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Peter Pan and the Pirates (NES) artwork

Peter Pan and the Pirates (NES) review

"It's like Equilibrium slapped together a basic platformer, crudely inserted characters from the television series, then tacked on the ability to fly and called it a day. Even if you are a fan of the show, you deserve way better than this. You're much better off browsing old episodes on YouTube and forgetting this awkward license title exists."

Joe's Contribution to Review a Bad Game Day #1 - Fox's Peter Pan & the Pirates

Put a bunch of twenty- and thirty-somethings in a room together for a long enough time and they'll eventually gab about '80s cartoons. I can't count the number of times I've been there. Somewhere between the euphoric remembrance of Duck Tales and the hyperbolic claims to Transformers's "superior" quality of animation, I tend to open my mouth and lose control of my words. Out spews a name, the conversation drops as if time has screamed to a halt, and everyone stares deep into my soul. I then realize the faux pas I've made in bringing up the cartoon-that-shall-not-be-named: Fox's Peter Pan & the Pirates. No one claims to remember this show, though their eyes say otherwise. Either the name kills the conversation--because nothing signifies the end like scraping the bottom of the barrel--or some talented talker is able to get it back on track and make everyone forget the show exists.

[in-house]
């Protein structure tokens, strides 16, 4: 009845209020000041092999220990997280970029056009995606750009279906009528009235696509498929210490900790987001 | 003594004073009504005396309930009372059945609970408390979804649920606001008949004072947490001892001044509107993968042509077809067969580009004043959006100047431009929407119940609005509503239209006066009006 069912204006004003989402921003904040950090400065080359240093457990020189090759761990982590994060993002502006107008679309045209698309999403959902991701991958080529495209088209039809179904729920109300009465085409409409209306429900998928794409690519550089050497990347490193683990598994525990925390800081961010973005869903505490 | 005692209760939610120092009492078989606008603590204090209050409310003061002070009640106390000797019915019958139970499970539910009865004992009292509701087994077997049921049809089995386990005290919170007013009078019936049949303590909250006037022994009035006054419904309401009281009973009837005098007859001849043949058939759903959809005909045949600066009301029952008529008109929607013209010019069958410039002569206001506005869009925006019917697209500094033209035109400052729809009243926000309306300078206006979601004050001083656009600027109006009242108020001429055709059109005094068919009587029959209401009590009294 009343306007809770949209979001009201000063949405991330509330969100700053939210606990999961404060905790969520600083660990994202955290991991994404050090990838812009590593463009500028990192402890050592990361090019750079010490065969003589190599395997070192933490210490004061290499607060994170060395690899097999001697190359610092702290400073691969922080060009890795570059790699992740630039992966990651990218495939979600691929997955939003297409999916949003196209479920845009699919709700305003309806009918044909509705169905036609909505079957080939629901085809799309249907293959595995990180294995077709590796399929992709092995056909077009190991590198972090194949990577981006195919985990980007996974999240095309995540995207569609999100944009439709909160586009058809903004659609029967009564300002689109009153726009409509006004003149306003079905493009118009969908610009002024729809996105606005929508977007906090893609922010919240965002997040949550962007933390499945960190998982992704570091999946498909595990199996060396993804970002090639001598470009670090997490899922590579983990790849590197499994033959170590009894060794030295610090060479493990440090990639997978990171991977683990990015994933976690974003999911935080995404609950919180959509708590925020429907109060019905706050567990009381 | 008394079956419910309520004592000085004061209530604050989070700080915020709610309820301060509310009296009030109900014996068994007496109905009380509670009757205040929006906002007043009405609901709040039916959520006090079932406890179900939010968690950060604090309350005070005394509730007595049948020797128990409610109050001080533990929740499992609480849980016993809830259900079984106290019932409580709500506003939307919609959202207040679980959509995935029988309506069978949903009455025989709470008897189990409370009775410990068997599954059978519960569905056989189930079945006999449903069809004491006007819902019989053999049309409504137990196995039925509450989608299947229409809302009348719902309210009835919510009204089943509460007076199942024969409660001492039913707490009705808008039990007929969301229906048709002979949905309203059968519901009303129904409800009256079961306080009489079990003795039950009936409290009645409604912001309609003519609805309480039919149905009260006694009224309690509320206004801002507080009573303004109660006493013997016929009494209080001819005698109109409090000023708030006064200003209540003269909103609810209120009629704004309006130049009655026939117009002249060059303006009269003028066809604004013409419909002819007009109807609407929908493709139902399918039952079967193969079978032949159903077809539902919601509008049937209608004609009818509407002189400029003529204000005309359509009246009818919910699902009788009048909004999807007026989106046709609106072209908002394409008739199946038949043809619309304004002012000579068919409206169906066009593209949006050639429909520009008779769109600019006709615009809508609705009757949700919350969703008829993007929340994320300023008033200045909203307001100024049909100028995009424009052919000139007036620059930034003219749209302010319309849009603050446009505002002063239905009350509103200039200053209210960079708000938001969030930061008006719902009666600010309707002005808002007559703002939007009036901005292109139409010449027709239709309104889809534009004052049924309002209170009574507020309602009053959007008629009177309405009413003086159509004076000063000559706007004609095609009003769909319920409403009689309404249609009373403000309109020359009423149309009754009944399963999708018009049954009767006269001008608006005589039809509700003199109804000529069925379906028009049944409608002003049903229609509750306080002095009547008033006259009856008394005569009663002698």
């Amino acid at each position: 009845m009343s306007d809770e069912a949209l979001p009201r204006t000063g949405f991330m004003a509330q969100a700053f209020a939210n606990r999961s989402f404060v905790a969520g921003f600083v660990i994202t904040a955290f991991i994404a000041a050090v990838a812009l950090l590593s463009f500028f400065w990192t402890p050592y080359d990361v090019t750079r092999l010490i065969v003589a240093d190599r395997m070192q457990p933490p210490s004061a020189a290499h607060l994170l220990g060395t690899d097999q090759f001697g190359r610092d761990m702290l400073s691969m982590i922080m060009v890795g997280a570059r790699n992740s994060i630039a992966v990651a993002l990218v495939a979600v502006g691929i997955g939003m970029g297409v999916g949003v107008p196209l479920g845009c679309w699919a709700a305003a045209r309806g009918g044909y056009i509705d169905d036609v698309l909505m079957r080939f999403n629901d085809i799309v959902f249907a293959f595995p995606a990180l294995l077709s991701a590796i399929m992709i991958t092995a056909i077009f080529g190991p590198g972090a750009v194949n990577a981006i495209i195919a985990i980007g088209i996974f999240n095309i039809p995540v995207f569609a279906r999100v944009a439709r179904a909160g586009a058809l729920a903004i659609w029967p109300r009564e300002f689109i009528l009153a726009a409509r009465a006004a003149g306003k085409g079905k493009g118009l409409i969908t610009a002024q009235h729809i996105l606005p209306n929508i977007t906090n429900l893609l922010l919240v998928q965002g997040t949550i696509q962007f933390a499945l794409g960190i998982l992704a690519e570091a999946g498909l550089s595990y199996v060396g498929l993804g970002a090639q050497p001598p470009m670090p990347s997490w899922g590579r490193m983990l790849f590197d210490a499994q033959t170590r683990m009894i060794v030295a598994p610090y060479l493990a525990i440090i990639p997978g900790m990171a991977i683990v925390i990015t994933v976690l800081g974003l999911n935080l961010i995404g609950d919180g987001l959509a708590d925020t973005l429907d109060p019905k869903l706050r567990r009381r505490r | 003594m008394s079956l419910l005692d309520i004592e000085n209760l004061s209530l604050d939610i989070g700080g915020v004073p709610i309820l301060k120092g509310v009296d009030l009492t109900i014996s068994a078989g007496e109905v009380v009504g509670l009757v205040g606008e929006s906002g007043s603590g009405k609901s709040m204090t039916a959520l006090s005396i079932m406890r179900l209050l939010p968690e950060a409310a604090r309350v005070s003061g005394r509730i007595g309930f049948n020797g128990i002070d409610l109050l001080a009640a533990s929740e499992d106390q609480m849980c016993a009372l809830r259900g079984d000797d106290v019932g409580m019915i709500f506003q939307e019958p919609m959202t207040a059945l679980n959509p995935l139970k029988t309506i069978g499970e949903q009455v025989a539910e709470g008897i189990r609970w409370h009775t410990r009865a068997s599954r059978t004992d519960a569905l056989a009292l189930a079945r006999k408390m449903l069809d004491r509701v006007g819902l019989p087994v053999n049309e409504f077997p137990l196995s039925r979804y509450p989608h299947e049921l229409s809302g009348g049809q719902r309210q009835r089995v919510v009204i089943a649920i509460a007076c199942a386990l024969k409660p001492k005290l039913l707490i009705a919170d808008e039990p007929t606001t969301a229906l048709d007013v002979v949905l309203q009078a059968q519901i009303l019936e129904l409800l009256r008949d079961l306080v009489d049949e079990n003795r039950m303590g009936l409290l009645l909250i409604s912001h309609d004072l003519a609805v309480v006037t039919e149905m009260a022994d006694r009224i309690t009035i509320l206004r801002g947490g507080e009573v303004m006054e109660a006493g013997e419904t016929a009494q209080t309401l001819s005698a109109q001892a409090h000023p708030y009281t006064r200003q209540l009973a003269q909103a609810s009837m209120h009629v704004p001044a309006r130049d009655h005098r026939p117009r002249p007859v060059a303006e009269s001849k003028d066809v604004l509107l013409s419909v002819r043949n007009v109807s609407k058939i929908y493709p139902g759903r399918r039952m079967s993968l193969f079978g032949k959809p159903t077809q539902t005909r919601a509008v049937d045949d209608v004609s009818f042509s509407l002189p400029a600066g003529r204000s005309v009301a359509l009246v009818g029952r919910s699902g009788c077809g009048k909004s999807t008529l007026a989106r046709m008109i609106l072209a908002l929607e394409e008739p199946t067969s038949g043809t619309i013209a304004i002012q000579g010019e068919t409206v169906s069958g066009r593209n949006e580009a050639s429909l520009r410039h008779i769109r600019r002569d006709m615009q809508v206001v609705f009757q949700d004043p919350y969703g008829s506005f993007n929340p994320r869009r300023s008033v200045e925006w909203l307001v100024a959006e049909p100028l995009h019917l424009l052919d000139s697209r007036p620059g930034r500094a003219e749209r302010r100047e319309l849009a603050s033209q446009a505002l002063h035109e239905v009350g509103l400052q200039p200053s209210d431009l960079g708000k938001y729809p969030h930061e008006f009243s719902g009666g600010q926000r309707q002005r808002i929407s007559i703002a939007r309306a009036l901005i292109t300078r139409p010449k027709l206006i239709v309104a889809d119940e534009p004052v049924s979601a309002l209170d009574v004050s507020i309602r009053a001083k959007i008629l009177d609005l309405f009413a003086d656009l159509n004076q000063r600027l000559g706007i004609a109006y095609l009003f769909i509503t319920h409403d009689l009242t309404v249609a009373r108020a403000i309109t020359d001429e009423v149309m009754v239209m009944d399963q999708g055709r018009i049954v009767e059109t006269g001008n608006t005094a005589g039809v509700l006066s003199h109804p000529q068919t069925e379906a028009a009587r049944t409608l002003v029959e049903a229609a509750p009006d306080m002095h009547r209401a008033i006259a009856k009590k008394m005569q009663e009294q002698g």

This is not to say that I didn't watch the show. I watched it plenty as a kid, and still didn't like it. Everyone in my circle of friends was drawn to it, yet I could tell very few of us were actually enjoyed it. That's evident by the fact that few of us remember a single episode or scene. The spell it held over us was powerful enough to convince me to rent the video game when it hit shelves. Similarly, I'd forgotten what the game entailed, but something told me I liked it. I decided to give the game another whirl because maybe it held some brilliance I'd not realized.

I think you know where this is going...

Peter Pan and the Pirates assetPeter Pan and the Pirates asset